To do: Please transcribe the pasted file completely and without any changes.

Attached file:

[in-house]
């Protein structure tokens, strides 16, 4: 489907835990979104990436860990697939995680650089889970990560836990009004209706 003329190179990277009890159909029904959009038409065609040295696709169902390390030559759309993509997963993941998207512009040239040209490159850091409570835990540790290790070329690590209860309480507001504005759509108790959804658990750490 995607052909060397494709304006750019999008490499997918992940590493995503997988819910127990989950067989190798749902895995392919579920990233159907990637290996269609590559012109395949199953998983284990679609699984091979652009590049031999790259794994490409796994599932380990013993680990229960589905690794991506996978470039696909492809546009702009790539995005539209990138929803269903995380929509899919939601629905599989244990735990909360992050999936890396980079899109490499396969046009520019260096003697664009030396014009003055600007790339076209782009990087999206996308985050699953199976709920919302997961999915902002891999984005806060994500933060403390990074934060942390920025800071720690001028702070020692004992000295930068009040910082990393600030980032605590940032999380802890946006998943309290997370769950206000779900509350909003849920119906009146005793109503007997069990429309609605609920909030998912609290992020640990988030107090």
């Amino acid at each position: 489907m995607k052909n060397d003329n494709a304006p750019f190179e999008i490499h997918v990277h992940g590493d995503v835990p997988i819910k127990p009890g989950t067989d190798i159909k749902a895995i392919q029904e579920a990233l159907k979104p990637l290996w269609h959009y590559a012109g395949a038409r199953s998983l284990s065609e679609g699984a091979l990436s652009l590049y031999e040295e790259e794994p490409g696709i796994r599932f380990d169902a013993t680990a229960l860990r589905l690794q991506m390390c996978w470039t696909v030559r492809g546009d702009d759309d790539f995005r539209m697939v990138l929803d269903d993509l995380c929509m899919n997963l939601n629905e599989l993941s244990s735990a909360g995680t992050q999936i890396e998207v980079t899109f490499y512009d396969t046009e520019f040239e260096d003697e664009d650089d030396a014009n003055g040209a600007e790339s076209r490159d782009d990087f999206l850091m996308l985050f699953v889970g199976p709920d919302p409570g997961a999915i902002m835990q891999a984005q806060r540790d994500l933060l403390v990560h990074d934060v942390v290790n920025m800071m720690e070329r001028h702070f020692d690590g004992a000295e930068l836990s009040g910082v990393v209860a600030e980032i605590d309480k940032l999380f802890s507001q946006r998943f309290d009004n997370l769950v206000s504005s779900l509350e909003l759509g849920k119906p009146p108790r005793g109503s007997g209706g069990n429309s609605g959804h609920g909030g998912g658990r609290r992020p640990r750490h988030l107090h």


[in-house]
């Protein structure tokens, strides 16, 4: 489907835990979104990436860990697939995680650089889970990560836990009004209706 003329190179990277009890159909029904959009038409065609040295696709169902390390030559759309993509997963993941998207512009040239040209490159850091409570835990540790290790070329690590209860309480507001504005759509108790959804658990750490 995607052909060397494709304006750019999008490499997918992940590493995503997988819910127990989950067989190798749902895995392919579920990233159907990637290996269609590559012109395949199953998983284990679609699984091979652009590049031999790259794994490409796994599932380990013993680990229960589905690794991506996978470039696909492809546009702009790539995005539209990138929803269903995380929509899919939601629905599989244990735990909360992050999936890396980079899109490499396969046009520019260096003697664009030396014009003055600007790339076209782009990087999206996308985050699953199976709920919302997961999915902002891999984005806060994500933060403390990074934060942390920025800071720690001028702070020692004992000295930068009040910082990393600030980032605590940032999380802890946006998943309290997370769950206000779900509350909003849920119906009146005793109503007997069990429309609605609920909030998912609290992020640990988030107090």
């Amino acid at each position: 489907m995607k052909n060397d003329n494709a304006p750019f190179e999008i490499h997918v990277h992940g590493d995503v835990p997988i819910k127990p009890g989950t067989d190798i159909k749902a895995i392919q029904e579920a990233l159907k979104p990637l290996w269609h959009y590559a012109g395949a038409r199953s998983l284990s065609e679609g699984a091979l990436s652009l590049y031999e040295e790259e794994p490409g696709i796994r599932f380990d169902a013993t680990a229960l860990r589905l690794q991506m390390c996978w470039t696909v030559r492809g546009d702009d759309d790539f995005r539209m697939v990138l929803d269903d993509l995380c929509m899919n997963l939601n629905e599989l993941s244990s735990a909360g995680t992050q999936i890396e998207v980079t899109f490499y512009d396969t046009e520019f040239e260096d003697e664009d650089d030396a014009n003055g040209a600007e790339s076209r490159d782009d990087f999206l850091m996308l985050f699953v889970g199976p709920d919302p409570g997961a999915i902002m835990q891999a984005q806060r540790d994500l933060l403390v990560h990074d934060v942390v290790n920025m800071m720690e070329r001028h702070f020692d690590g004992a000295e930068l836990s009040g910082v990393v209860a600030e980032i605590d309480k940032l999380f802890s507001q946006r998943f309290d009004n997370l769950v206000s504005s779900l509350e909003l759509g849920k119906p009146p108790r005793g109503s007997g209706g069990n429309s609605g959804h609920g909030g998912g658990r609290r992020p640990r750490h988030l107090h």